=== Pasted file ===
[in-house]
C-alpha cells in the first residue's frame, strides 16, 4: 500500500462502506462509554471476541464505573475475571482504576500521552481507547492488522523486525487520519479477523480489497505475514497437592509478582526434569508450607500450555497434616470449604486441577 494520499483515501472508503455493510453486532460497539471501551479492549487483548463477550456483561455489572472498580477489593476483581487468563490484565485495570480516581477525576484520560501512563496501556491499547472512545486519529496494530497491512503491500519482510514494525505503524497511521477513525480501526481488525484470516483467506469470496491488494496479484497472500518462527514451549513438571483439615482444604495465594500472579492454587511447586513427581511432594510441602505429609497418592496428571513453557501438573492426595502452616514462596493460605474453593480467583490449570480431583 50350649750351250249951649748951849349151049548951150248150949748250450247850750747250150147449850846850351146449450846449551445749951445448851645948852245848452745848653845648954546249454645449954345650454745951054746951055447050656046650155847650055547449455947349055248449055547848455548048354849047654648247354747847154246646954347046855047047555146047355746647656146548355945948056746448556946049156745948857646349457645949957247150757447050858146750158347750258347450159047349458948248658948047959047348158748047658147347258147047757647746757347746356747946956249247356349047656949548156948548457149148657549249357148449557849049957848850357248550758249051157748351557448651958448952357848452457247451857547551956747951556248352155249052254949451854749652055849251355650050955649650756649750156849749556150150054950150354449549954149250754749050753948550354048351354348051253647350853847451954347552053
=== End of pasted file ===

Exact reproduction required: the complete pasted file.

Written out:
[in-house]
C-alpha cells in the first residue's frame, strides 16, 4: 500500500462502506462509554471476541464505573475475571482504576500521552481507547492488522523486525487520519479477523480489497505475514497437592509478582526434569508450607500450555497434616470449604486441577 494520499483515501472508503455493510453486532460497539471501551479492549487483548463477550456483561455489572472498580477489593476483581487468563490484565485495570480516581477525576484520560501512563496501556491499547472512545486519529496494530497491512503491500519482510514494525505503524497511521477513525480501526481488525484470516483467506469470496491488494496479484497472500518462527514451549513438571483439615482444604495465594500472579492454587511447586513427581511432594510441602505429609497418592496428571513453557501438573492426595502452616514462596493460605474453593480467583490449570480431583 50350649750351250249951649748951849349151049548951150248150949748250450247850750747250150147449850846850351146449450846449551445749951445448851645948852245848452745848653845648954546249454645449954345650454745951054746951055447050656046650155847650055547449455947349055248449055547848455548048354849047654648247354747847154246646954347046855047047555146047355746647656146548355945948056746448556946049156745948857646349457645949957247150757447050858146750158347750258347450159047349458948248658948047959047348158748047658147347258147047757647746757347746356747946956249247356349047656949548156948548457149148657549249357148449557849049957848850357248550758249051157748351557448651958448952357848452457247451857547551956747951556248352155249052254949451854749652055849251355650050955649650756649750156849749556150150054950150354449549954149250754749050753948550354048351354348051253647350853847451954347552053